FAYETTEVILLE, N.C. (WNCN) — By next year the U.S. Army will likely replace signs that read Fort Bragg—due to its links with Confederate history.
However, there are several factors in determining the final cost, and exactly who will have to pay for it.
There are dozens of signs across Cumberland County with Fort Bragg on them along the area’s highways and interstate.
“Obviously you can just drive on any major road in town, and you would see these signs,” Andrew Barksdale, a spokesman for the North Carolina Department of Transportation said.
Barksdale said those signs could cost $2 million to replace.
“We would not be able to change them overnight or immediately, upon a name change of Fort Bragg. We would phase it in. We’ll have to hire some contracts,” Barksdale said.
Congress passed the national defense authorization act. It requires the renaming of all 10 U.S. Military installations named after confederate soldiers, including Fort Bragg.
“Name change to a military post is a big deal and that will affect a lot of highway signs,” Barksdale said.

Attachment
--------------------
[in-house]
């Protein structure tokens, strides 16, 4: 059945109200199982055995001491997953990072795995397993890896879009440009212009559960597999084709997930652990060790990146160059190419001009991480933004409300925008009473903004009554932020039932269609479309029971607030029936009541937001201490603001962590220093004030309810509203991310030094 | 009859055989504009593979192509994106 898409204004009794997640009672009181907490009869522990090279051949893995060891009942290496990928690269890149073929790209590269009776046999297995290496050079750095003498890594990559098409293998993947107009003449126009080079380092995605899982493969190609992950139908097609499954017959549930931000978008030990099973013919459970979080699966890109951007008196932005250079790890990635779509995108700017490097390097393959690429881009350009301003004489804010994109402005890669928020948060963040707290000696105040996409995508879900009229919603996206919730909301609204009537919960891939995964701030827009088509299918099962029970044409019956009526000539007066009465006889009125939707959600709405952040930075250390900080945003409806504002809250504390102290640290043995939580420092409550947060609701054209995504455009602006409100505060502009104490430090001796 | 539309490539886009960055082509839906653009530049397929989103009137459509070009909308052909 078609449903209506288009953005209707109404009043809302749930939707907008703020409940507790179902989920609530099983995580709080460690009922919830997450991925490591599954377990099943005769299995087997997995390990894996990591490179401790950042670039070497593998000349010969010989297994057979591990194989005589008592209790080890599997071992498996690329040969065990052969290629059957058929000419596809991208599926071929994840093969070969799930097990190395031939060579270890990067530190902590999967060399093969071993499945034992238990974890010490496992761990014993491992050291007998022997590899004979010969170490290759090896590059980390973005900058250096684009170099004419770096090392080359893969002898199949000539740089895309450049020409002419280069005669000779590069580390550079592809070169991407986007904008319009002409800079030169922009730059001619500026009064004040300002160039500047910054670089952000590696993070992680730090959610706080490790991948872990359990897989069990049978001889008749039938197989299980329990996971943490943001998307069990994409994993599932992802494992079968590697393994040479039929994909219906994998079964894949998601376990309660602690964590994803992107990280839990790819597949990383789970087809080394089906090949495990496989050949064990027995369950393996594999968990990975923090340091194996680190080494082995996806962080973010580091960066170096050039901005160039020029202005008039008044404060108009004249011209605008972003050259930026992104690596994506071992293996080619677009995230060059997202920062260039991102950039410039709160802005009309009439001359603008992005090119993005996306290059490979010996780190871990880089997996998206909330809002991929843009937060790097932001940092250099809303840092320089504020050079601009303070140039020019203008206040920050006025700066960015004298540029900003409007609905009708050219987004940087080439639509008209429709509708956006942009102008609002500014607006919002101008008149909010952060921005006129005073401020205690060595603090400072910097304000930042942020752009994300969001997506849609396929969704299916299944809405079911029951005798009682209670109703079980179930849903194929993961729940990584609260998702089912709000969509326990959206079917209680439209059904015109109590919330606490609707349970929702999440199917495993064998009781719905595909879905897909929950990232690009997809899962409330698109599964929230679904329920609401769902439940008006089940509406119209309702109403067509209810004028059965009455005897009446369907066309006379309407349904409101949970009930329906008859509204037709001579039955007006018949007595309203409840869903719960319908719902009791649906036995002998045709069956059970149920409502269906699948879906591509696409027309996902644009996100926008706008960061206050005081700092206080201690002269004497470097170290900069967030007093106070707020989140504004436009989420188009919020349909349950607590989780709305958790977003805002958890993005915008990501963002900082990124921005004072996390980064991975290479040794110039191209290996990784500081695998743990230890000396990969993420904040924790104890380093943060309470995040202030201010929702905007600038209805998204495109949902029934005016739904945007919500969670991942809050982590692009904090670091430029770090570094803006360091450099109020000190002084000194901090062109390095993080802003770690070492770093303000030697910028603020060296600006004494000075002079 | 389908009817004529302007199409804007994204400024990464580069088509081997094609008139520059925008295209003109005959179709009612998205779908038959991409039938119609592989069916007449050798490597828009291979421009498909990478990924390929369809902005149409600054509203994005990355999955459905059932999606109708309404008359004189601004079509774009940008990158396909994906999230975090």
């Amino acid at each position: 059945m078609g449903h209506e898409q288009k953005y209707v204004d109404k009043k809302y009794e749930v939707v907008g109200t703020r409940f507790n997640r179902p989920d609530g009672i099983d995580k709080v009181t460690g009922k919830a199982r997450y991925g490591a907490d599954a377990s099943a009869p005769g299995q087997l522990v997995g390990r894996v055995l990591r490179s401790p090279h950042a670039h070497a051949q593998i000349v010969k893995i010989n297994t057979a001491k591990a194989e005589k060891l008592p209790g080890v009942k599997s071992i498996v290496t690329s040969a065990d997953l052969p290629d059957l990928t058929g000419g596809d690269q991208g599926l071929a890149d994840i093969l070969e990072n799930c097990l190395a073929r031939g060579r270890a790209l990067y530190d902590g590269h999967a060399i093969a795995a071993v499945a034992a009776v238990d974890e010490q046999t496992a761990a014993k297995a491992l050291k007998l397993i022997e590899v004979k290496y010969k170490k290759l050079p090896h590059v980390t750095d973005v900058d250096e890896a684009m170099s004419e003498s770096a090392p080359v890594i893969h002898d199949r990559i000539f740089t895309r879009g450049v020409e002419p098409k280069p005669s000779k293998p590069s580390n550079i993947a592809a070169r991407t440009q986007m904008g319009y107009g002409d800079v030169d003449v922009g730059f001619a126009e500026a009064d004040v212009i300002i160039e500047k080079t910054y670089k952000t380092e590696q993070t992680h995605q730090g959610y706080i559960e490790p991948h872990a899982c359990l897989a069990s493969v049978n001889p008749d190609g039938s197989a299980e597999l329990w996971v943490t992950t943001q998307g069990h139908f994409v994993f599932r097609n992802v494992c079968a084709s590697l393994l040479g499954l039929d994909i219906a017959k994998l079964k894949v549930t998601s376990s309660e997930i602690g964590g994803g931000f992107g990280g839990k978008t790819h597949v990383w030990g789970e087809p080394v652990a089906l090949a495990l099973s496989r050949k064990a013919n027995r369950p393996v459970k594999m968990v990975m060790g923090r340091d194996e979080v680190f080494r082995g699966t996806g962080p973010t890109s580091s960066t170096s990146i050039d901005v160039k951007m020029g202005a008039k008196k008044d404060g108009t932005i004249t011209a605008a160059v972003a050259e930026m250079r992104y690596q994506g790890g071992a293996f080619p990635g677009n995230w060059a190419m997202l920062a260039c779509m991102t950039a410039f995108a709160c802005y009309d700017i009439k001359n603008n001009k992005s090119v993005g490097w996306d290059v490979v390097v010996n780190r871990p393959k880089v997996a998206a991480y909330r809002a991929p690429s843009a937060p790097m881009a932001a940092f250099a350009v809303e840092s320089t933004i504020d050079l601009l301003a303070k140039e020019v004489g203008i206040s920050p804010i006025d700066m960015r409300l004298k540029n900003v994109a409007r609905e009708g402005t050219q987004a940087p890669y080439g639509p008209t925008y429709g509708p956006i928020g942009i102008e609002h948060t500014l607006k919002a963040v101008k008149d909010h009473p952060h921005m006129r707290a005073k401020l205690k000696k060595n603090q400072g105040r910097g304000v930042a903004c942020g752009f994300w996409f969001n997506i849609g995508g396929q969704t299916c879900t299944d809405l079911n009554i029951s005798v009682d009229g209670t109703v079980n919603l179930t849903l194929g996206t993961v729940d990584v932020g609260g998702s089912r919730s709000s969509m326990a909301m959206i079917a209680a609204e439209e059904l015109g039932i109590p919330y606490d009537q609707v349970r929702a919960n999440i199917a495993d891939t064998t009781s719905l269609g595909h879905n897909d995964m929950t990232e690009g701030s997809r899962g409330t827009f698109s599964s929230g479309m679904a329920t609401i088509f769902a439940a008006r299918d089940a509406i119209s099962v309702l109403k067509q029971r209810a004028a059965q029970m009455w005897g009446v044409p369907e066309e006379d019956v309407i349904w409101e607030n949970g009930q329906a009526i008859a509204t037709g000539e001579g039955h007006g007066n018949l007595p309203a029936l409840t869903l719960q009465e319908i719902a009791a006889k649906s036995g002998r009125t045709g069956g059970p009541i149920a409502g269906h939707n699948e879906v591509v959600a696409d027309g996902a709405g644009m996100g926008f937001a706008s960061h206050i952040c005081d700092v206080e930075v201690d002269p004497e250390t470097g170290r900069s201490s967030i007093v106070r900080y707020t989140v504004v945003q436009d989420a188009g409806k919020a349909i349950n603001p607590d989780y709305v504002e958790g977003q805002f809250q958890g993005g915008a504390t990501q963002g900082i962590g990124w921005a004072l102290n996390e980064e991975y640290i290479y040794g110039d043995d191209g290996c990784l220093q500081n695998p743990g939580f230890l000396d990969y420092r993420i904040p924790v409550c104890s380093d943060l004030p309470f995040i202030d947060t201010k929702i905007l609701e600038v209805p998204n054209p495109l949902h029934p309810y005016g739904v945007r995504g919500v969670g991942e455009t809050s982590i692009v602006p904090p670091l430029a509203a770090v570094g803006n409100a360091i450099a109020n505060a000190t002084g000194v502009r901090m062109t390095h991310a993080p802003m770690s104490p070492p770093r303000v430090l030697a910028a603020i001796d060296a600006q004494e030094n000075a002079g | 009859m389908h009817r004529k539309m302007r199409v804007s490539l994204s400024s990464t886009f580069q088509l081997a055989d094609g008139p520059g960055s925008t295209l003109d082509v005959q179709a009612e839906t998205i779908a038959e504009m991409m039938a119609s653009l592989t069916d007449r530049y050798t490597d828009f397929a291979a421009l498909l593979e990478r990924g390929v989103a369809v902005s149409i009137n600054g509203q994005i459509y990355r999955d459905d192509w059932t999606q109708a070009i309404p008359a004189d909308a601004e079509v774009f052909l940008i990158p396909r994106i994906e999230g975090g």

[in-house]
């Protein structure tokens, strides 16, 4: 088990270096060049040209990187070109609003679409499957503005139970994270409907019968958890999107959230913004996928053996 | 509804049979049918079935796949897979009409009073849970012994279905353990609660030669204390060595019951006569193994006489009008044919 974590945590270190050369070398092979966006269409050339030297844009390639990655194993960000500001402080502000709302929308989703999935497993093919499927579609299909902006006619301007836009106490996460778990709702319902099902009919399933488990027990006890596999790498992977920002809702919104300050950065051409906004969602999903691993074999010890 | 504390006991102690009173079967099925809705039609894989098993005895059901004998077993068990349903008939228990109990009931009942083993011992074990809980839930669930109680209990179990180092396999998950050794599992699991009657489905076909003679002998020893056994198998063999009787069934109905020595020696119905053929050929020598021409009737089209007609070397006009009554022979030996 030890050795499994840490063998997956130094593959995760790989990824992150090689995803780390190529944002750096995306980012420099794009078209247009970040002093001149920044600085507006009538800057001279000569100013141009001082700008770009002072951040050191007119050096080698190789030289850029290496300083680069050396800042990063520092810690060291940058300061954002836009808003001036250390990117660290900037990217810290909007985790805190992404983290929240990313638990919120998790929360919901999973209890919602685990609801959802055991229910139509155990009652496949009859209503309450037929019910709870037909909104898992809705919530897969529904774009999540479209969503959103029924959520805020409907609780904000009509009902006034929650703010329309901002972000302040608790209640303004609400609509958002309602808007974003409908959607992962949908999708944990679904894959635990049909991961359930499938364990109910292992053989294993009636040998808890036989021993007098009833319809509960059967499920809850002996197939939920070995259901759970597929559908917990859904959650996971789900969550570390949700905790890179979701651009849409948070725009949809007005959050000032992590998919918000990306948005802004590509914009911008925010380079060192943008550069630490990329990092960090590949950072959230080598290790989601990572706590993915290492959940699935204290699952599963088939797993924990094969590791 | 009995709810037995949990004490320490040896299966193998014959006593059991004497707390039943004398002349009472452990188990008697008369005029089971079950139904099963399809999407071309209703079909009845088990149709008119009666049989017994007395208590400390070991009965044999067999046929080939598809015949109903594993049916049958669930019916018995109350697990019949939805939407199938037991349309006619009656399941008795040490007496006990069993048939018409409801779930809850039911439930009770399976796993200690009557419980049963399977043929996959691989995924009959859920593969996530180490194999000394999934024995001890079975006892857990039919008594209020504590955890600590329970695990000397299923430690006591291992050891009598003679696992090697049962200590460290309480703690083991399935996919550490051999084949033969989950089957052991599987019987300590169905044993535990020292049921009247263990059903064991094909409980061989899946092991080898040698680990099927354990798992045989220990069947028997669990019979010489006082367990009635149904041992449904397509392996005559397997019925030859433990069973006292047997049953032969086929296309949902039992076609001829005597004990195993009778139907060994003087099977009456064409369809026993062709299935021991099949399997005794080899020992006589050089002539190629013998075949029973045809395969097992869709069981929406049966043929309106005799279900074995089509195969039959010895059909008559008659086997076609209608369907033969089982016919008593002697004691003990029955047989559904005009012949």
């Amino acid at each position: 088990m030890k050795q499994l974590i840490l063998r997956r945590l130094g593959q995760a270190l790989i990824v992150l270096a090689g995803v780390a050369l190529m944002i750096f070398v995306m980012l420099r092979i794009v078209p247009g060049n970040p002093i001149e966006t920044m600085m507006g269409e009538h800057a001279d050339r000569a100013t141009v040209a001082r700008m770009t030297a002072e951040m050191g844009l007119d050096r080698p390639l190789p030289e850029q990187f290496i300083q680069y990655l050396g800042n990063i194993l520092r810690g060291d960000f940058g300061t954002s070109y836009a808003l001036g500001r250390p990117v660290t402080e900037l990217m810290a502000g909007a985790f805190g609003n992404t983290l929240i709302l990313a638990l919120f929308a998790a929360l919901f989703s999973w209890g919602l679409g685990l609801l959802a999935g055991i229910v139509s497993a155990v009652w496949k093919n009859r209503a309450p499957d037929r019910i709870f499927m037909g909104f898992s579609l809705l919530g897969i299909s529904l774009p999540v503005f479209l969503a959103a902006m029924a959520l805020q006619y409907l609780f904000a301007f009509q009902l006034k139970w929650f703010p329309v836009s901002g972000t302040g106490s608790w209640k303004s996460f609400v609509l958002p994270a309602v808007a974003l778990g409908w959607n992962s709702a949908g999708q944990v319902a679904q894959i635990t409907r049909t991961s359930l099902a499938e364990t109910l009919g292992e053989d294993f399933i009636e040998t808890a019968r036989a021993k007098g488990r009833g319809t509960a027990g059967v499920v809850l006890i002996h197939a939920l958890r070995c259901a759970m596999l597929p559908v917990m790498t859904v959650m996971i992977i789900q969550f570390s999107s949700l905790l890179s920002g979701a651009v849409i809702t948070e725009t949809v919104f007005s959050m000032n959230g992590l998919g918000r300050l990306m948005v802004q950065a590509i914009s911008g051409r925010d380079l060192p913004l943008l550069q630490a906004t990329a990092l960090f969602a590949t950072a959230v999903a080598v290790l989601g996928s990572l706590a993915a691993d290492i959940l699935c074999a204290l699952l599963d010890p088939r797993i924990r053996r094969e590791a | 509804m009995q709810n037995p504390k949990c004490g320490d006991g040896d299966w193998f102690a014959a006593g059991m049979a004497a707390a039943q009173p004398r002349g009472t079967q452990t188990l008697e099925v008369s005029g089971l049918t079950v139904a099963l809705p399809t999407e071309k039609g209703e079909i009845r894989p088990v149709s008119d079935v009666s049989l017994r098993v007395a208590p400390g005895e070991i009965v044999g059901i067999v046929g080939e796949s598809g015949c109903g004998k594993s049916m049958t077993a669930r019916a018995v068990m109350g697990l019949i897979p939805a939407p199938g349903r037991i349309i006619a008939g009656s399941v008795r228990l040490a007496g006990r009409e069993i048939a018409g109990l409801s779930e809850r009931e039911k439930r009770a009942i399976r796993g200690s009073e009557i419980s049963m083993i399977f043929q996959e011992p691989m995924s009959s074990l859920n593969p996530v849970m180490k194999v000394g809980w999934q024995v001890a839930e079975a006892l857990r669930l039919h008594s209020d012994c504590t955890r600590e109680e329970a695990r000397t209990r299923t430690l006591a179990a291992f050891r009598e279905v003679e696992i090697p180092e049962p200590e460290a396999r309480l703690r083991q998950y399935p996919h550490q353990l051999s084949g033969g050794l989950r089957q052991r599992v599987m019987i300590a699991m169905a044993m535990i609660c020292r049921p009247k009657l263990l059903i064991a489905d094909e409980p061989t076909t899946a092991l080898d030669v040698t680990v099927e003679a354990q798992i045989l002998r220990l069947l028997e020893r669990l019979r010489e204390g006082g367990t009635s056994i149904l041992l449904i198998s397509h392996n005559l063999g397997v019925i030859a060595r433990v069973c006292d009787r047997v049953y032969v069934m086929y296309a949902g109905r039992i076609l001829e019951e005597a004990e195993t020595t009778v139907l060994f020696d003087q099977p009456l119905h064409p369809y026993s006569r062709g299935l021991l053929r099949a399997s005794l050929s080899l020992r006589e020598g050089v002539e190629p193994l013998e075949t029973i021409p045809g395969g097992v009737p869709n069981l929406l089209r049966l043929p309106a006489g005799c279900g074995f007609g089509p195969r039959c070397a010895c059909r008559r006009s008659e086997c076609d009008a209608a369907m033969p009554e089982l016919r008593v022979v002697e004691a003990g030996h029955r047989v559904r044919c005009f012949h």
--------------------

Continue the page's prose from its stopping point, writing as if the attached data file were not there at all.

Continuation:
Barksdale said the cost of signs—ultimately will depend on the length of the new name.
For shorter names– a decal could be pasted over current signage—while longer names may require newer, larger signs and more money being spent.
“We have to maintain our infrastructure and we plan for that, and we budget for that. But we have not budgeted something to replace dozens and dozens and dozens of signs,” Barksdale said.
“This is an unusual situation. You know normally we are responsible for our own highway signs. But such a name change of this scale, we would expect to get some help from the federal government,” he also said.
A name-changing committee is sifting through nearly 90 names. They must submit a final recommendation to the U.S. House and Senate Armed Forces Committee by Oct. 1.